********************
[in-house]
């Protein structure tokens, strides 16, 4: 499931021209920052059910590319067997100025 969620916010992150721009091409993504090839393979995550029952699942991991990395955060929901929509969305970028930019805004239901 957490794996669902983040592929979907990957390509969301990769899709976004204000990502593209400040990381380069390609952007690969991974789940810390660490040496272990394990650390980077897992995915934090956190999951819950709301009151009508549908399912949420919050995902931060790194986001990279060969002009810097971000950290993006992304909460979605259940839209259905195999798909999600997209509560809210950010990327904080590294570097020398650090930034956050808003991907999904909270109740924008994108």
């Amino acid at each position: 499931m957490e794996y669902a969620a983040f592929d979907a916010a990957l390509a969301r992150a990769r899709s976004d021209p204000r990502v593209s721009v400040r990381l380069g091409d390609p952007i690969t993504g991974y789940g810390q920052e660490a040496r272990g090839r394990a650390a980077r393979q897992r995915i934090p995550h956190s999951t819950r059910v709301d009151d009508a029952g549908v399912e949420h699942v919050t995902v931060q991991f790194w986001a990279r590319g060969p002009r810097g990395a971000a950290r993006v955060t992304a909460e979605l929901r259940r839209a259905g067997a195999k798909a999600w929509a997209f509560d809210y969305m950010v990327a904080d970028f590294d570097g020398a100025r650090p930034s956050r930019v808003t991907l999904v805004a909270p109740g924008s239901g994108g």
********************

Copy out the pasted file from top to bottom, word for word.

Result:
[in-house]
């Protein structure tokens, strides 16, 4: 499931021209920052059910590319067997100025 969620916010992150721009091409993504090839393979995550029952699942991991990395955060929901929509969305970028930019805004239901 957490794996669902983040592929979907990957390509969301990769899709976004204000990502593209400040990381380069390609952007690969991974789940810390660490040496272990394990650390980077897992995915934090956190999951819950709301009151009508549908399912949420919050995902931060790194986001990279060969002009810097971000950290993006992304909460979605259940839209259905195999798909999600997209509560809210950010990327904080590294570097020398650090930034956050808003991907999904909270109740924008994108």
């Amino acid at each position: 499931m957490e794996y669902a969620a983040f592929d979907a916010a990957l390509a969301r992150a990769r899709s976004d021209p204000r990502v593209s721009v400040r990381l380069g091409d390609p952007i690969t993504g991974y789940g810390q920052e660490a040496r272990g090839r394990a650390a980077r393979q897992r995915i934090p995550h956190s999951t819950r059910v709301d009151d009508a029952g549908v399912e949420h699942v919050t995902v931060q991991f790194w986001a990279r590319g060969p002009r810097g990395a971000a950290r993006v955060t992304a909460e979605l929901r259940r839209a259905g067997a195999k798909a999600w929509a997209f509560d809210y969305m950010v990327a904080d970028f590294d570097g020398a100025r650090p930034s956050r930019v808003t991907l999904v805004a909270p109740g924008s239901g994108g």